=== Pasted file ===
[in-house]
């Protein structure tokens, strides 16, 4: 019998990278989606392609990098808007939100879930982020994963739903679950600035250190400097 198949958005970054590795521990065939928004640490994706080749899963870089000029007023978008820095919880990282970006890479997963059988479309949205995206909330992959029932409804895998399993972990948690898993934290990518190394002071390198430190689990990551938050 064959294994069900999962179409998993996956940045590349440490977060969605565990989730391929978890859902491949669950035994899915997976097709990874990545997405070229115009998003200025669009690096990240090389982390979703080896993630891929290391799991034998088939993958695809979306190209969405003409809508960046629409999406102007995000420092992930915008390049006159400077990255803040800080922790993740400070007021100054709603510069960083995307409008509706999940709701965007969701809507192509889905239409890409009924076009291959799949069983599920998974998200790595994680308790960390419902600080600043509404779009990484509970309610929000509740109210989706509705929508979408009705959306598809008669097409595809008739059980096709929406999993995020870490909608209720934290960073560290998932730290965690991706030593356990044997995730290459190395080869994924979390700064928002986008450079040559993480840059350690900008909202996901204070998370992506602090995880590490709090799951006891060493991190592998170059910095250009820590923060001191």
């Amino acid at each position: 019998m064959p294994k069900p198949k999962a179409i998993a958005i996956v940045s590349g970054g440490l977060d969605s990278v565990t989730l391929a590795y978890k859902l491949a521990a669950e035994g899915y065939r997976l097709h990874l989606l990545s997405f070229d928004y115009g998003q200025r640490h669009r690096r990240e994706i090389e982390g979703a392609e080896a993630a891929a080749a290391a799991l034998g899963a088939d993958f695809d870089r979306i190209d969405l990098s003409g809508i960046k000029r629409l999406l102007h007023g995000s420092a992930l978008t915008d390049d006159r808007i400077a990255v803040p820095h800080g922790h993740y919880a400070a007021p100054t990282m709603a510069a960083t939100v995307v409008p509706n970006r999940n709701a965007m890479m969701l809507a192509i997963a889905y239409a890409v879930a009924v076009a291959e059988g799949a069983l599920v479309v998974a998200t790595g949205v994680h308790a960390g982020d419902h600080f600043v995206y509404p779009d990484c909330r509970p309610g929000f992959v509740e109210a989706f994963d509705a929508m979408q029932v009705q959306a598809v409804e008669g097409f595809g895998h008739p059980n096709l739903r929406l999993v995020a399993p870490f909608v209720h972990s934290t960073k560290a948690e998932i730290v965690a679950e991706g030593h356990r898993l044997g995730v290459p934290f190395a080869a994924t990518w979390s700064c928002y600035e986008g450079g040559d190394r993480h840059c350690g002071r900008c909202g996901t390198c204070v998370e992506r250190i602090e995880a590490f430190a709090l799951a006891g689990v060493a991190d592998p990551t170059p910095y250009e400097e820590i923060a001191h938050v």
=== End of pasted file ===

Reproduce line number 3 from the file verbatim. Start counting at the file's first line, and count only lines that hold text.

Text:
């Amino acid at each position: 019998m064959p294994k069900p198949k999962a179409i998993a958005i996956v940045s590349g970054g440490l977060d969605s990278v565990t989730l391929a590795y978890k859902l491949a521990a669950e035994g899915y065939r997976l097709h990874l989606l990545s997405f070229d928004y115009g998003q200025r640490h669009r690096r990240e994706i090389e982390g979703a392609e080896a993630a891929a080749a290391a799991l034998g899963a088939d993958f695809d870089r979306i190209d969405l990098s003409g809508i960046k000029r629409l999406l102007h007023g995000s420092a992930l978008t915008d390049d006159r808007i400077a990255v803040p820095h800080g922790h993740y919880a400070a007021p100054t990282m709603a510069a960083t939100v995307v409008p509706n970006r999940n709701a965007m890479m969701l809507a192509i997963a889905y239409a890409v879930a009924v076009a291959e059988g799949a069983l599920v479309v998974a998200t790595g949205v994680h308790a960390g982020d419902h600080f600043v995206y509404p779009d990484c909330r509970p309610g929000f992959v509740e109210a989706f994963d509705a929508m979408q029932v009705q959306a598809v409804e008669g097409f595809g895998h008739p059980n096709l739903r929406l999993v995020a399993p870490f909608v209720h972990s934290t960073k560290a948690e998932i730290v965690a679950e991706g030593h356990r898993l044997g995730v290459p934290f190395a080869a994924t990518w979390s700064c928002y600035e986008g450079g040559d190394r993480h840059c350690g002071r900008c909202g996901t390198c204070v998370e992506r250190i602090e995880a590490f430190a709090l799951a006891g689990v060493a991190d592998p990551t170059p910095y250009e400097e820590i923060a001191h938050v």